Renee O’Connor (Actor, Gabrielle): “I still think that the whole struggle with Gabrielle is that she’s trying to be the good person who will not kill. Traveling with a warrior has changed her perception of the world and that’s going to be her constant struggle. Do some people deserve to die and deserve to be punished for their sins? She’s starting to believe in capital punishment a little bit here… The role of Xena is the reluctant hero who is fighting for good against her instincts where Gabrielle’s the opposite. She’s a person who wants to fight for good, yet she is realizing there are certain people that shouldn’t be fought for. I think [this] episode… where Gabrielle allows Crassus to die is the turning point in her character… It was a big turning point for Gabrielle and I was quite surprised they were going to do it. I never really know what they have in mind for her. But it’s good. As Gabrielle gets older, she can’t be naïve anymore. And she had just been burned by Ming T’ien. I remember wanting the audience to question whether or not we were going to go through the same situation as in ‘The Debt.’ Whether Gabrielle would betray her best friend again for the sake of someone else. I wanted to go through that struggle until the very end when she realizes Crassus has lied to her and that he basically deserves to die. It was a great experience for Gabrielle. I really believe it made her a stronger person.” (The Chakram Newsletter: #4)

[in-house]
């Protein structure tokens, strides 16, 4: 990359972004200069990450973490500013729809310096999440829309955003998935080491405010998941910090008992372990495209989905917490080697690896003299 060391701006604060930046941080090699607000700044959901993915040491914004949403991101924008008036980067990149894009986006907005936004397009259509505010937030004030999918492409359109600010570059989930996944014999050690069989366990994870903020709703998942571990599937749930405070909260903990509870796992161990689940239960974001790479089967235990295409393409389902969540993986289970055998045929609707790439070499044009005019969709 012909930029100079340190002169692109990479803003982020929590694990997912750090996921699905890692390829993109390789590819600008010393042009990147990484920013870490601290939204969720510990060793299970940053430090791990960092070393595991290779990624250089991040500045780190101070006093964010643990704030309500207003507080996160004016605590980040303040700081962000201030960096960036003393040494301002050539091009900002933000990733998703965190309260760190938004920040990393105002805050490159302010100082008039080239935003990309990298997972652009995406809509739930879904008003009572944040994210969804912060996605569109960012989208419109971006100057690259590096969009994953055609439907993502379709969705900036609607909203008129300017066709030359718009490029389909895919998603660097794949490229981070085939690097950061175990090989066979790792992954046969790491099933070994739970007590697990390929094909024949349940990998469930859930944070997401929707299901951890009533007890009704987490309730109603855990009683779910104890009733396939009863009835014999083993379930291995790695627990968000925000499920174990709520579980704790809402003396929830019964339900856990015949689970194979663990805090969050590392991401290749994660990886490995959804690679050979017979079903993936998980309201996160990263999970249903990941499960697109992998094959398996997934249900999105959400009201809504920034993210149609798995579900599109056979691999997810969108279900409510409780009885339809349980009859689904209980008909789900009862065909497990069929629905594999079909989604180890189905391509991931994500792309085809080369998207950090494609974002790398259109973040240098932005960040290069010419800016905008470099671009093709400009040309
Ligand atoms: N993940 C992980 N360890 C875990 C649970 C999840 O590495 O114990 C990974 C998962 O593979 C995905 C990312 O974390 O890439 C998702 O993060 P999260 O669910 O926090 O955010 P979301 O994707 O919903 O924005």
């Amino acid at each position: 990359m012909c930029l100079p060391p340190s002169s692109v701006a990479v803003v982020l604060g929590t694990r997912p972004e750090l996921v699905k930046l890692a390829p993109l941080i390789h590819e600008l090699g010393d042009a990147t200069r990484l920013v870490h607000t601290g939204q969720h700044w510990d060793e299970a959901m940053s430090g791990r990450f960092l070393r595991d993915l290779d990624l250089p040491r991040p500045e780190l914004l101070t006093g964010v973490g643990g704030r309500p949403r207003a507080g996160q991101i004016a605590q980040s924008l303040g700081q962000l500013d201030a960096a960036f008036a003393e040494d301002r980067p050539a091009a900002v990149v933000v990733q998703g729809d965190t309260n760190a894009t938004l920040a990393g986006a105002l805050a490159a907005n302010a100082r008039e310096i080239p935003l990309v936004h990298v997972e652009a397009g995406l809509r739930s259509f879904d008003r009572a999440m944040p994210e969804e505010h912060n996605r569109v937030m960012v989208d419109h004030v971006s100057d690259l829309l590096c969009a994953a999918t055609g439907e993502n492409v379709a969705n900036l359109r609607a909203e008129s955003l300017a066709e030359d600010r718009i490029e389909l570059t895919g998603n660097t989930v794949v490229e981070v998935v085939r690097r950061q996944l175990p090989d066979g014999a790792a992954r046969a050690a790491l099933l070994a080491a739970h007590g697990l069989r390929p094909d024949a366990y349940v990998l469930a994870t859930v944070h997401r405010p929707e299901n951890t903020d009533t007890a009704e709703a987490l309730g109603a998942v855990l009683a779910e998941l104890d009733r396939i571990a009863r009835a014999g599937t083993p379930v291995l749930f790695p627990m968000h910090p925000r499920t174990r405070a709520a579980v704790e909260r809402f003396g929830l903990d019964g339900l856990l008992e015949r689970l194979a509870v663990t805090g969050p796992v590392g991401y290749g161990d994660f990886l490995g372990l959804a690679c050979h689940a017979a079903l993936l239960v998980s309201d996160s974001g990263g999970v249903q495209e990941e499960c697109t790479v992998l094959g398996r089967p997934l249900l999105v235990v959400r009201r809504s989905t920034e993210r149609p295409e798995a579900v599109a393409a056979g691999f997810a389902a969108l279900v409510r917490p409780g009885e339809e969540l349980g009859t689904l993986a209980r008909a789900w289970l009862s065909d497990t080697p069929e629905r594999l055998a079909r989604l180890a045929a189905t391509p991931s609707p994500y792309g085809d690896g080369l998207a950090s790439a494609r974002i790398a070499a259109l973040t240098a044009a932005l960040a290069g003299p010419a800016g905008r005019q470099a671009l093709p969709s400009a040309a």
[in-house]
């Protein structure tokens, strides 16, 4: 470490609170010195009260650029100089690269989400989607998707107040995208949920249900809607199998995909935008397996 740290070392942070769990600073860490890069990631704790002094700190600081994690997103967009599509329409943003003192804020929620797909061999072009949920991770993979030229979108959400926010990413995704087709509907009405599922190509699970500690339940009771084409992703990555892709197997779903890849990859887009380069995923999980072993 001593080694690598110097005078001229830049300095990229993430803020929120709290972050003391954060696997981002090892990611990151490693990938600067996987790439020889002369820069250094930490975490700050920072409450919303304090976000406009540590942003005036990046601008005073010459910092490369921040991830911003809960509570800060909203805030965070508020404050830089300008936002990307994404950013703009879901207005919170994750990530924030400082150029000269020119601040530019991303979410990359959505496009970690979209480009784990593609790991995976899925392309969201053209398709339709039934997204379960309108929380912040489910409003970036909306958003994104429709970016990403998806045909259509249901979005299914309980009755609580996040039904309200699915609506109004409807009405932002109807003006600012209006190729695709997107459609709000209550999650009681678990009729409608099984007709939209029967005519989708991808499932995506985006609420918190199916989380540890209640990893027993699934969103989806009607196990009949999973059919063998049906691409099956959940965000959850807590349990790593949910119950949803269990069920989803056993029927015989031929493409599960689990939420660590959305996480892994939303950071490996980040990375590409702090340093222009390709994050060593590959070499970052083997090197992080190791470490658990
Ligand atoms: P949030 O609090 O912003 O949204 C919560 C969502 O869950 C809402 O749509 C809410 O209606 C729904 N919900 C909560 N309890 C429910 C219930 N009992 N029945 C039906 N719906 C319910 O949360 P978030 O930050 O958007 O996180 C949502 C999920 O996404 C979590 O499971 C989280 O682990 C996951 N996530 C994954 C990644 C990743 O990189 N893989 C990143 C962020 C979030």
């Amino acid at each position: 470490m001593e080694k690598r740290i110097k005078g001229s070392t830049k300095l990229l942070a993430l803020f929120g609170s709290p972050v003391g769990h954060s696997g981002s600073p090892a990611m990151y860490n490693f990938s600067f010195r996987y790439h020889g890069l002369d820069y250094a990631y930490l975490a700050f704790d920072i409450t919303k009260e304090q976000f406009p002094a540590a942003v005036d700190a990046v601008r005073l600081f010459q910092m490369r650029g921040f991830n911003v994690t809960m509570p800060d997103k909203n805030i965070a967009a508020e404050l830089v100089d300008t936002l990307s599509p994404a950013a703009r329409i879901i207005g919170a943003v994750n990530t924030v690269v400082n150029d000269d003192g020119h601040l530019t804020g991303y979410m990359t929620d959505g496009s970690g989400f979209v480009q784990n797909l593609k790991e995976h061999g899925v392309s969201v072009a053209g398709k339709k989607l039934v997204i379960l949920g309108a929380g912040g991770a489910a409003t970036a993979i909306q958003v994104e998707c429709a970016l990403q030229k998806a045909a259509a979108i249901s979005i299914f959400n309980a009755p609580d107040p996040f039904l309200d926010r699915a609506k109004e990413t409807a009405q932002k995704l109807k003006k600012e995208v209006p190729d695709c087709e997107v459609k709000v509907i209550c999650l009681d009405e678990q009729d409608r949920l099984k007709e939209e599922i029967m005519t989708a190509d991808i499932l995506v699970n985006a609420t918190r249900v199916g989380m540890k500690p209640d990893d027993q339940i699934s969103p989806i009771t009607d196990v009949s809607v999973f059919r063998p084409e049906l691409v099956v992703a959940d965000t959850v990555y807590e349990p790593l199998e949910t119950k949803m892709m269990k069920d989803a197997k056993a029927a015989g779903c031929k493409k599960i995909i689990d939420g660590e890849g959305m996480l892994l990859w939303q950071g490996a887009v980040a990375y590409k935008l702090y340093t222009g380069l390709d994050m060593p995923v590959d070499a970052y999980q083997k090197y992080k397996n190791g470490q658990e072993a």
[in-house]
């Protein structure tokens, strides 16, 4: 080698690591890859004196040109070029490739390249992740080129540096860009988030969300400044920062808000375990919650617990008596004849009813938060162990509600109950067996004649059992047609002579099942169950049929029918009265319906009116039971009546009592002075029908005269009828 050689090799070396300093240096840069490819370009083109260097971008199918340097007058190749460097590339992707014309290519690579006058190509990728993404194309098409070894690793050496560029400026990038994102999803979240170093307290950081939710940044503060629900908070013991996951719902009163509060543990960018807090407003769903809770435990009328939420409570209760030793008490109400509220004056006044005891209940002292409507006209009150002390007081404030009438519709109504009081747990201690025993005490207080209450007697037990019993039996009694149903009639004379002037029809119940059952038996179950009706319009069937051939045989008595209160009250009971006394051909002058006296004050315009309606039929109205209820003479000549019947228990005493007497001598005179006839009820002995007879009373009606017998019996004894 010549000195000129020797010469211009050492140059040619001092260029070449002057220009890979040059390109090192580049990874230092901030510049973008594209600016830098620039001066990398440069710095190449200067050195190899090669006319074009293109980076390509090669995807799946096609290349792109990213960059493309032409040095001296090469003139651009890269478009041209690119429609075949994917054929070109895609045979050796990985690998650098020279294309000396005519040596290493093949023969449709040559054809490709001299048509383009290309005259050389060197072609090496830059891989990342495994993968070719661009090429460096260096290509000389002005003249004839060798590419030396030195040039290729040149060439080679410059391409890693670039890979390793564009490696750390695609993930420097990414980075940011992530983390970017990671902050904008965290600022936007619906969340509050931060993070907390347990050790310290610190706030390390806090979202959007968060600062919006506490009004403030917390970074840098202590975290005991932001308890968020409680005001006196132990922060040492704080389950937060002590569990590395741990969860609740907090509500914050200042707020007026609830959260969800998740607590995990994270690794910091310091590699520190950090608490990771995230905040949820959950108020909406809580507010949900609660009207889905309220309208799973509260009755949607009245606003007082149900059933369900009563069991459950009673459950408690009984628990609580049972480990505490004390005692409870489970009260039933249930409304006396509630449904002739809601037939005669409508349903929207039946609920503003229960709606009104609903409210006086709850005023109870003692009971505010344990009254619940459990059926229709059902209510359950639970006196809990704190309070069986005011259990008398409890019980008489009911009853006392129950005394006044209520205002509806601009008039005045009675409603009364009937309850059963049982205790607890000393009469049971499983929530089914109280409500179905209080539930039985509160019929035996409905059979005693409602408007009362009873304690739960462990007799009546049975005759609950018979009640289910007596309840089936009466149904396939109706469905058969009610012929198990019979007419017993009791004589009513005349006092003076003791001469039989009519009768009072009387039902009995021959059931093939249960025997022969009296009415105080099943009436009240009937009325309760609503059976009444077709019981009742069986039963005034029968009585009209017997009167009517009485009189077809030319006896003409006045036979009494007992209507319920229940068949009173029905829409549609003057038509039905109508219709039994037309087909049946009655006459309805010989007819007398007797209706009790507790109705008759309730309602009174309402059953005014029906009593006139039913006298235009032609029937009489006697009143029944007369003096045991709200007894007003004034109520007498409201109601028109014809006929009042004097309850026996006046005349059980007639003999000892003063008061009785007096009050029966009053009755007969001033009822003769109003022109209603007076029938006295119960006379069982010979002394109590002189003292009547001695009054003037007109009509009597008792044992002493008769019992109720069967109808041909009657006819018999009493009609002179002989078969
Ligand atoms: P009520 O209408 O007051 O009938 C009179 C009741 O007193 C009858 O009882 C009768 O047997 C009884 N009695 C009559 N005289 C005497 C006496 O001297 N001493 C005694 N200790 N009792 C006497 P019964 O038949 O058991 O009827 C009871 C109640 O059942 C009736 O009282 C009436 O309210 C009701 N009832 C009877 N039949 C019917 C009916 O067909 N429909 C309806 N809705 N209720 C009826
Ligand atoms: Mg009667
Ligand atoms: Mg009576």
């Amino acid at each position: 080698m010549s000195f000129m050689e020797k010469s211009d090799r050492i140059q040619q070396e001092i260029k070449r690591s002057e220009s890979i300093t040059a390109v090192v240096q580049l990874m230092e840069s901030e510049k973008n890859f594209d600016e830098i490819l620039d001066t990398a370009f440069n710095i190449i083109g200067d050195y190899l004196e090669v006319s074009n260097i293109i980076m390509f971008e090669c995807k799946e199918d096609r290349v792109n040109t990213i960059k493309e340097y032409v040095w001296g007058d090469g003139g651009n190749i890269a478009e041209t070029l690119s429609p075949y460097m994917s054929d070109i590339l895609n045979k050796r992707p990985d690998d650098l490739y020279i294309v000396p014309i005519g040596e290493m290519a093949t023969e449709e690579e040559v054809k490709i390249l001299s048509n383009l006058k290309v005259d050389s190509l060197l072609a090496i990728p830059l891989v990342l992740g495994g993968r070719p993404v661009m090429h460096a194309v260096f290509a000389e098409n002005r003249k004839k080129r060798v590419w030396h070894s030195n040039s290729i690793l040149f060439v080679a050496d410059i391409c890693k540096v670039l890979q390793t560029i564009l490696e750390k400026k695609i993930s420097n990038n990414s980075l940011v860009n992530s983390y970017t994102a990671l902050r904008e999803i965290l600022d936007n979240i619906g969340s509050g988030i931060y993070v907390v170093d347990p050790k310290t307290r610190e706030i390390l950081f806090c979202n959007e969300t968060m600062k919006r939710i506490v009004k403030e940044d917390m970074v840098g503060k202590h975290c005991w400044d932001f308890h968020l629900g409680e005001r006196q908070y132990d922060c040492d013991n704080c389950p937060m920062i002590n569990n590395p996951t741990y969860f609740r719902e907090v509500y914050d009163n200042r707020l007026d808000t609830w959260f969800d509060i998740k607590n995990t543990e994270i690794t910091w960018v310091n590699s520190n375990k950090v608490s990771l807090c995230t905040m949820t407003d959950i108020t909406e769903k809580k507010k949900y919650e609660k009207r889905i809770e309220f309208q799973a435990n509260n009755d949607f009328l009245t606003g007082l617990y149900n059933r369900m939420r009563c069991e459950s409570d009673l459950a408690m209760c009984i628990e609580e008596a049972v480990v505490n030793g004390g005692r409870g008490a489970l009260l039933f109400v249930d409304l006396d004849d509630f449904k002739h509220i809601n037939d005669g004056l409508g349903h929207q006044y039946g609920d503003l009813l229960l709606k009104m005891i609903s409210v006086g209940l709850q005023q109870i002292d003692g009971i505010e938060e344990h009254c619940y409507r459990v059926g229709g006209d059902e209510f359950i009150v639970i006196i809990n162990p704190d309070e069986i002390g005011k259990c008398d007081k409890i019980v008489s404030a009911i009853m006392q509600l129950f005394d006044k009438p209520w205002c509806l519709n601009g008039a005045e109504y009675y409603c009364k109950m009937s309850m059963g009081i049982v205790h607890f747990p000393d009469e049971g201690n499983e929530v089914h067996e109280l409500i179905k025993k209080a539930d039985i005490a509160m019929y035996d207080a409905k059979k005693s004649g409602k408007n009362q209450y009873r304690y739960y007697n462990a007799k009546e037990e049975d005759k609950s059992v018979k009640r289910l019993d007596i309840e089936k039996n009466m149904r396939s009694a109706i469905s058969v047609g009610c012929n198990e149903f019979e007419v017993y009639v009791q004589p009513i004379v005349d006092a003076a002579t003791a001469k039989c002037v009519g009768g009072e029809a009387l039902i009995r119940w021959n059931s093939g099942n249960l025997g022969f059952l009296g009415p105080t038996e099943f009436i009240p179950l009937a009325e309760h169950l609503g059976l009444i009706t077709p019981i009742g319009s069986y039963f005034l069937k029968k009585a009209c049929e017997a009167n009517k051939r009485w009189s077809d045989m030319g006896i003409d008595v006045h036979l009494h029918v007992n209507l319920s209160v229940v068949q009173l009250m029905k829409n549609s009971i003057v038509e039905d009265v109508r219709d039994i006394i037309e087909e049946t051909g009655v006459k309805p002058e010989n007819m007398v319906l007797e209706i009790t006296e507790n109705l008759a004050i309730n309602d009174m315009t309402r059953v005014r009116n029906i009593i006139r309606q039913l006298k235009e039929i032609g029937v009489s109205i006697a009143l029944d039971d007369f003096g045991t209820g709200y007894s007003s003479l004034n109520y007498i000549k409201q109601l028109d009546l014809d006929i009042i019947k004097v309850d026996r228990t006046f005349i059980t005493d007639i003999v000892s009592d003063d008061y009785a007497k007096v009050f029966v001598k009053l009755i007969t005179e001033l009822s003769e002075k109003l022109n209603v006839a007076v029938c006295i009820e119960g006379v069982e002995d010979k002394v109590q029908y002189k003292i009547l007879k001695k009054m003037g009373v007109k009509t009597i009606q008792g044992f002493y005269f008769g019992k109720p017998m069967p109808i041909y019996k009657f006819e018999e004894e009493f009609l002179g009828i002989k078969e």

John Laing (Director): “It was… very complicated… to shoot [the entire Colosseum scene]. It took us a full day to shoot—well days, to shoot all that stuff.” (“When In Rome…” Interviews w/ Cast & Crew – Season Three DVD Set)